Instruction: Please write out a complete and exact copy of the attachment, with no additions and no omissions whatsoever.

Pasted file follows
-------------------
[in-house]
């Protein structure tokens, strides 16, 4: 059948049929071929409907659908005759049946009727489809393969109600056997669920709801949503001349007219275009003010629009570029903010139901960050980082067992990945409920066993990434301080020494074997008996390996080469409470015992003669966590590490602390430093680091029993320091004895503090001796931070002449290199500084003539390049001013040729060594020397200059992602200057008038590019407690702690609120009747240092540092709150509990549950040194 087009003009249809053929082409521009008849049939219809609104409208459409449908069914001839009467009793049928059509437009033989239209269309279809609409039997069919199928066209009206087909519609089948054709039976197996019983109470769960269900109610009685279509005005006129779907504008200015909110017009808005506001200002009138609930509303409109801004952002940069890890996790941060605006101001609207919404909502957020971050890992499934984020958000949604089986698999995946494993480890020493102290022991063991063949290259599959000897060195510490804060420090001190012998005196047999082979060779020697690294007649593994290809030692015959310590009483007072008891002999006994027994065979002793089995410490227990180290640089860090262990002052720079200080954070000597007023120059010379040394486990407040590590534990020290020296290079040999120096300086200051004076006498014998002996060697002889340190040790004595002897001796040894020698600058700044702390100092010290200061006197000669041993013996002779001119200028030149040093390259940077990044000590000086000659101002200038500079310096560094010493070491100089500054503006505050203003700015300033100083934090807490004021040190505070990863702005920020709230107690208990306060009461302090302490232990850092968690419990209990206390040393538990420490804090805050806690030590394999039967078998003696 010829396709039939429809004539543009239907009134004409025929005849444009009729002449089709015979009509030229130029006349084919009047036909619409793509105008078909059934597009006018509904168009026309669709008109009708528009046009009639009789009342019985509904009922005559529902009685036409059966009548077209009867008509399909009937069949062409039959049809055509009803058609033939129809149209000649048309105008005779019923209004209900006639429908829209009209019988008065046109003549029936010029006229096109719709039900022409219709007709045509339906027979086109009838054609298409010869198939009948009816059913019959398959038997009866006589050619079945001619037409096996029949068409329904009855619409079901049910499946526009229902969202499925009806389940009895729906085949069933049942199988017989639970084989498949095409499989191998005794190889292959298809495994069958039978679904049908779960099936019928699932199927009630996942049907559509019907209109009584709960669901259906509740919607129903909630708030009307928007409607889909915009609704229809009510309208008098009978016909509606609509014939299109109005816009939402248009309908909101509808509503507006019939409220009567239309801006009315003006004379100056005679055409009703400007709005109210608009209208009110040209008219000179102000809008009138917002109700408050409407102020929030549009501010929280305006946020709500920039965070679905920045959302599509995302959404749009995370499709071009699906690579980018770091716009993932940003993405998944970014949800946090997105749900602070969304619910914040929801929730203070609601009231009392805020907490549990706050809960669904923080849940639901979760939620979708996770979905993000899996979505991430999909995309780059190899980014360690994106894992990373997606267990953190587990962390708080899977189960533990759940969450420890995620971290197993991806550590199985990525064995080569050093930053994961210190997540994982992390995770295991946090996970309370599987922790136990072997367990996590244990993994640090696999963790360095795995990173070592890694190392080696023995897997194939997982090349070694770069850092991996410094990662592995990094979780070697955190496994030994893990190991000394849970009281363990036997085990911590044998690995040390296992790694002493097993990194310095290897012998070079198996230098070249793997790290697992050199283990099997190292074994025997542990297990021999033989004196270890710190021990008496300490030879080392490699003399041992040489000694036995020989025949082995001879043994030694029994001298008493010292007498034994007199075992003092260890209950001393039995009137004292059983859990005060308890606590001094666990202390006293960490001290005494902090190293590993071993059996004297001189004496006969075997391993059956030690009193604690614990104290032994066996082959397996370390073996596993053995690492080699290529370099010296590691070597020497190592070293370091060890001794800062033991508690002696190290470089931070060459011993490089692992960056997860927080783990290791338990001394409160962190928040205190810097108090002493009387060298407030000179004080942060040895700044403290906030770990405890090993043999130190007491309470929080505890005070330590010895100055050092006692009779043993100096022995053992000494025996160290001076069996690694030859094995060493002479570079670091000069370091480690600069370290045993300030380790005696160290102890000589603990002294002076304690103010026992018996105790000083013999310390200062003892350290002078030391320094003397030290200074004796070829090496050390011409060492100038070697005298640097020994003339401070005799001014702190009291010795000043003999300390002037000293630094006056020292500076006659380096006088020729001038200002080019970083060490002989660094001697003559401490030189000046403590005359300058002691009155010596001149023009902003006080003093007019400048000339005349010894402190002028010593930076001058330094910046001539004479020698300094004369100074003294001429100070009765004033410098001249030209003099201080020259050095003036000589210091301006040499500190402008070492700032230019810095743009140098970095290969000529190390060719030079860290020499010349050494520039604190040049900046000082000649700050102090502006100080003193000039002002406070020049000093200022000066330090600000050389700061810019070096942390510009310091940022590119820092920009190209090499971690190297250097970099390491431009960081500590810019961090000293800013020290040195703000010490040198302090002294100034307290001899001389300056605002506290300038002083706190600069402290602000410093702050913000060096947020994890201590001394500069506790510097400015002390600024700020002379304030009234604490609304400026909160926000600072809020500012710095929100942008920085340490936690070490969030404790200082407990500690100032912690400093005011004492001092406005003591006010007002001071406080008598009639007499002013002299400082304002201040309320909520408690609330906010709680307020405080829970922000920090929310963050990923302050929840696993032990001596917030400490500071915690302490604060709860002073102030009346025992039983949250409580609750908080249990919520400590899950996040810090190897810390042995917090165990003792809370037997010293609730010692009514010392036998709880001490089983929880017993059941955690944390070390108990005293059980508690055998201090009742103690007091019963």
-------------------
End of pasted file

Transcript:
[in-house]
């Protein structure tokens, strides 16, 4: 059948049929071929409907659908005759049946009727489809393969109600056997669920709801949503001349007219275009003010629009570029903010139901960050980082067992990945409920066993990434301080020494074997008996390996080469409470015992003669966590590490602390430093680091029993320091004895503090001796931070002449290199500084003539390049001013040729060594020397200059992602200057008038590019407690702690609120009747240092540092709150509990549950040194 087009003009249809053929082409521009008849049939219809609104409208459409449908069914001839009467009793049928059509437009033989239209269309279809609409039997069919199928066209009206087909519609089948054709039976197996019983109470769960269900109610009685279509005005006129779907504008200015909110017009808005506001200002009138609930509303409109801004952002940069890890996790941060605006101001609207919404909502957020971050890992499934984020958000949604089986698999995946494993480890020493102290022991063991063949290259599959000897060195510490804060420090001190012998005196047999082979060779020697690294007649593994290809030692015959310590009483007072008891002999006994027994065979002793089995410490227990180290640089860090262990002052720079200080954070000597007023120059010379040394486990407040590590534990020290020296290079040999120096300086200051004076006498014998002996060697002889340190040790004595002897001796040894020698600058700044702390100092010290200061006197000669041993013996002779001119200028030149040093390259940077990044000590000086000659101002200038500079310096560094010493070491100089500054503006505050203003700015300033100083934090807490004021040190505070990863702005920020709230107690208990306060009461302090302490232990850092968690419990209990206390040393538990420490804090805050806690030590394999039967078998003696 010829396709039939429809004539543009239907009134004409025929005849444009009729002449089709015979009509030229130029006349084919009047036909619409793509105008078909059934597009006018509904168009026309669709008109009708528009046009009639009789009342019985509904009922005559529902009685036409059966009548077209009867008509399909009937069949062409039959049809055509009803058609033939129809149209000649048309105008005779019923209004209900006639429908829209009209019988008065046109003549029936010029006229096109719709039900022409219709007709045509339906027979086109009838054609298409010869198939009948009816059913019959398959038997009866006589050619079945001619037409096996029949068409329904009855619409079901049910499946526009229902969202499925009806389940009895729906085949069933049942199988017989639970084989498949095409499989191998005794190889292959298809495994069958039978679904049908779960099936019928699932199927009630996942049907559509019907209109009584709960669901259906509740919607129903909630708030009307928007409607889909915009609704229809009510309208008098009978016909509606609509014939299109109005816009939402248009309908909101509808509503507006019939409220009567239309801006009315003006004379100056005679055409009703400007709005109210608009209208009110040209008219000179102000809008009138917002109700408050409407102020929030549009501010929280305006946020709500920039965070679905920045959302599509995302959404749009995370499709071009699906690579980018770091716009993932940003993405998944970014949800946090997105749900602070969304619910914040929801929730203070609601009231009392805020907490549990706050809960669904923080849940639901979760939620979708996770979905993000899996979505991430999909995309780059190899980014360690994106894992990373997606267990953190587990962390708080899977189960533990759940969450420890995620971290197993991806550590199985990525064995080569050093930053994961210190997540994982992390995770295991946090996970309370599987922790136990072997367990996590244990993994640090696999963790360095795995990173070592890694190392080696023995897997194939997982090349070694770069850092991996410094990662592995990094979780070697955190496994030994893990190991000394849970009281363990036997085990911590044998690995040390296992790694002493097993990194310095290897012998070079198996230098070249793997790290697992050199283990099997190292074994025997542990297990021999033989004196270890710190021990008496300490030879080392490699003399041992040489000694036995020989025949082995001879043994030694029994001298008493010292007498034994007199075992003092260890209950001393039995009137004292059983859990005060308890606590001094666990202390006293960490001290005494902090190293590993071993059996004297001189004496006969075997391993059956030690009193604690614990104290032994066996082959397996370390073996596993053995690492080699290529370099010296590691070597020497190592070293370091060890001794800062033991508690002696190290470089931070060459011993490089692992960056997860927080783990290791338990001394409160962190928040205190810097108090002493009387060298407030000179004080942060040895700044403290906030770990405890090993043999130190007491309470929080505890005070330590010895100055050092006692009779043993100096022995053992000494025996160290001076069996690694030859094995060493002479570079670091000069370091480690600069370290045993300030380790005696160290102890000589603990002294002076304690103010026992018996105790000083013999310390200062003892350290002078030391320094003397030290200074004796070829090496050390011409060492100038070697005298640097020994003339401070005799001014702190009291010795000043003999300390002037000293630094006056020292500076006659380096006088020729001038200002080019970083060490002989660094001697003559401490030189000046403590005359300058002691009155010596001149023009902003006080003093007019400048000339005349010894402190002028010593930076001058330094910046001539004479020698300094004369100074003294001429100070009765004033410098001249030209003099201080020259050095003036000589210091301006040499500190402008070492700032230019810095743009140098970095290969000529190390060719030079860290020499010349050494520039604190040049900046000082000649700050102090502006100080003193000039002002406070020049000093200022000066330090600000050389700061810019070096942390510009310091940022590119820092920009190209090499971690190297250097970099390491431009960081500590810019961090000293800013020290040195703000010490040198302090002294100034307290001899001389300056605002506290300038002083706190600069402290602000410093702050913000060096947020994890201590001394500069506790510097400015002390600024700020002379304030009234604490609304400026909160926000600072809020500012710095929100942008920085340490936690070490969030404790200082407990500690100032912690400093005011004492001092406005003591006010007002001071406080008598009639007499002013002299400082304002201040309320909520408690609330906010709680307020405080829970922000920090929310963050990923302050929840696993032990001596917030400490500071915690302490604060709860002073102030009346025992039983949250409580609750908080249990919520400590899950996040810090190897810390042995917090165990003792809370037997010293609730010692009514010392036998709880001490089983929880017993059941955690944390070390108990005293059980508690055998201090009742103690007091019963």